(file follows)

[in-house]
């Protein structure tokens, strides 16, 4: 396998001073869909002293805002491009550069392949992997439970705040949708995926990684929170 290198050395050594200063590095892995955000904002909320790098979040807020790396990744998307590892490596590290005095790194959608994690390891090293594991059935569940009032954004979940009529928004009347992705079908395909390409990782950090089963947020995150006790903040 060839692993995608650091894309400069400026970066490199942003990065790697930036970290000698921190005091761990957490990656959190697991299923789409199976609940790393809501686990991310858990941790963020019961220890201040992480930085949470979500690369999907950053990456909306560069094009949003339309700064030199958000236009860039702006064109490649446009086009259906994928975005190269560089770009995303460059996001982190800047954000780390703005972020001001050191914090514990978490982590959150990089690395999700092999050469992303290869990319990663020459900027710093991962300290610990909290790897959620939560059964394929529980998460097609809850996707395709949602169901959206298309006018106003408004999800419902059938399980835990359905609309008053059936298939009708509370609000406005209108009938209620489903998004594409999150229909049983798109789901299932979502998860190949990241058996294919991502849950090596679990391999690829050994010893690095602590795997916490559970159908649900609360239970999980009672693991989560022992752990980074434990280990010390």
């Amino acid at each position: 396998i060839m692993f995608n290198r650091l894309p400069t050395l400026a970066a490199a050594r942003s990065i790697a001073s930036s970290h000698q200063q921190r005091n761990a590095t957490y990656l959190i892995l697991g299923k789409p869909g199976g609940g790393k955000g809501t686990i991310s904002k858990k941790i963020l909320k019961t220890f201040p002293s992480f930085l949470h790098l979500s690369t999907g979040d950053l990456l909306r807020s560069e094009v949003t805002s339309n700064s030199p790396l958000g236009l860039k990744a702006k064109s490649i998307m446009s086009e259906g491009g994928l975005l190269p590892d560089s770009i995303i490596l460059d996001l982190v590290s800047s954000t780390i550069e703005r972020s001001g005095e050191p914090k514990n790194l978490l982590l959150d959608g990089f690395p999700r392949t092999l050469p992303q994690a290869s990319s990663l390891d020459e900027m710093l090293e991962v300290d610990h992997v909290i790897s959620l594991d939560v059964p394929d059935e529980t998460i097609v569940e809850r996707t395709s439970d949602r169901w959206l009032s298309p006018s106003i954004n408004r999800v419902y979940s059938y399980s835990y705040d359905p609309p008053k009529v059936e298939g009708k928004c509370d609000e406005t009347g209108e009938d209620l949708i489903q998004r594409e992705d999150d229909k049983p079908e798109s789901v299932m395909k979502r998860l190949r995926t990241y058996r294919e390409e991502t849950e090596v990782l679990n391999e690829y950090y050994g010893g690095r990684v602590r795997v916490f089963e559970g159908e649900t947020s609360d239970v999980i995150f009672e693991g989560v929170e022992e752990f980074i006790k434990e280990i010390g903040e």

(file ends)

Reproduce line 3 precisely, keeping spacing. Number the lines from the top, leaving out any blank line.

């Amino acid at each position: 396998i060839m692993f995608n290198r650091l894309p400069t050395l400026a970066a490199a050594r942003s990065i790697a001073s930036s970290h000698q200063q921190r005091n761990a590095t957490y990656l959190i892995l697991g299923k789409p869909g199976g609940g790393k955000g809501t686990i991310s904002k858990k941790i963020l909320k019961t220890f201040p002293s992480f930085l949470h790098l979500s690369t999907g979040d950053l990456l909306r807020s560069e094009v949003t805002s339309n700064s030199p790396l958000g236009l860039k990744a702006k064109s490649i998307m446009s086009e259906g491009g994928l975005l190269p590892d560089s770009i995303i490596l460059d996001l982190v590290s800047s954000t780390i550069e703005r972020s001001g005095e050191p914090k514990n790194l978490l982590l959150d959608g990089f690395p999700r392949t092999l050469p992303q994690a290869s990319s990663l390891d020459e900027m710093l090293e991962v300290d610990h992997v909290i790897s959620l594991d939560v059964p394929d059935e529980t998460i097609v569940e809850r996707t395709s439970d949602r169901w959206l009032s298309p006018s106003i954004n408004r999800v419902y979940s059938y399980s835990y705040d359905p609309p008053k009529v059936e298939g009708k928004c509370d609000e406005t009347g209108e009938d209620l949708i489903q998004r594409e992705d999150d229909k049983p079908e798109s789901v299932m395909k979502r998860l190949r995926t990241y058996r294919e390409e991502t849950e090596v990782l679990n391999e690829y950090y050994g010893g690095r990684v602590r795997v916490f089963e559970g159908e649900t947020s609360d239970v999980i995150f009672e693991g989560v929170e022992e752990f980074i006790k434990e280990i010390g903040e």